A freshly repaired gearbox and a change to its driver line-up for this weekend’s finale of the South Island Endurance Series has Collins Motorsport excited for their chance of victory.
The monstrous V8 Ford Mustang retired just four laps into the last round in Ruapuna. Mainshaft dramas from qualifying had carried themself over into the race and dashed any hopes of a repeat round one win.
But ahead of the series finale this Saturday in Timaru, team boss Paul Collins says he and the team are confident that the issue has been properly rectified.
“It was a gearbox problem probably from giving the engine a beating in the BNT V8s and first round of the endurance series,” Collins told Velocity News.
“But we are not sure what caused the issue. We have brought in all new components and a mainshaft from Australia which Angus Fogg has helped put it all together.
“When we first built the car, we had a lot of trouble with the gearbox. But we thought we had it all fixed, so having another gearbox issue last round was the last thing we expected.
“You can only be as well prepared as you can be, and stuff like that happens. It’s the beauty of endurance racing.
“But I am pretty confident in the repairs and our chances in the final round.”
The team will also be piloting only one driver this weekend. After two rounds of being partnered with experienced BNT V8 driver Nick Ross, Sam Collins will have full control of the one-hour race with Ross ruled out of the event.
But Collins says the change won’t alter the team’s race preparation and not having to deal with any driver changes could prove to be a blessing in disguise.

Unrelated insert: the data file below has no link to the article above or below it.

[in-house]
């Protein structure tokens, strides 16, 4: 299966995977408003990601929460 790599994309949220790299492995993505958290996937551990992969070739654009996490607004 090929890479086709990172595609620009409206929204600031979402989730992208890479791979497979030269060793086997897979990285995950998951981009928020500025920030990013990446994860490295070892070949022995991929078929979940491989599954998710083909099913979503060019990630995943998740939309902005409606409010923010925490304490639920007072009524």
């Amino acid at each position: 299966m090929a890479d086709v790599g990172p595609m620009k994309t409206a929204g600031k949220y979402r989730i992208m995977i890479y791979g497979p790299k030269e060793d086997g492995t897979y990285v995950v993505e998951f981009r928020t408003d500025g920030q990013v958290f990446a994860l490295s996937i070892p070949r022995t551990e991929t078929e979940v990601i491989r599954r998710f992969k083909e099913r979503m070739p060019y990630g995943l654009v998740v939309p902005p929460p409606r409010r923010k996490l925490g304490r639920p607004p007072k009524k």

“Sam is going to drive the whole one-hour race for us this weekend. Nick was unable to attend, so it is not like he is fired, but we feel having just one driver will play into our hands.
“Not having to do a driver change in the pitstops will massively help us. We’ve looked at the teams who don’t have to make a driver change, and all of their pitstops were almost bang on one minute. But those that do have to make changes is quite a bit longer.
“And if a yellow comes out in the first ten minutes we can make our stop early and run the rest of the race. Whereas, those teams with two drivers won’t really want to make a change so early.
“We can also choose to run for the first 50 minutes and pit later. So having one driver will help us.
“Sam’s lap times are also really quick. During testing and the last few rounds, he is about one-tenth off Nick’s times.
“Plus, I think it is going to be another high incident weekend so it will be interesting to see what happens.”
Their round two DNF has also ruled out any hopes of claiming an overall championship. It means Collins sees little point on running the Mustang beyond what it can perform.
But he expects the car to be challenging up the front of the grid in Timaru, identifying Toyota 86 race Chris Henderson as the team’s inter-class rival.
“Do I think we have the pace to win overall? Probably not. But I do believe we will be right up there and have a chance to win in our class.
“The championship is out of our reach so there is no point in killing the car to win something we can’t. We’ll drive it to our potential.
“But Chris Henderson and Marco Schelp will be the challengers we would like to beat. I think those two are really quick and will be the ones to chase.”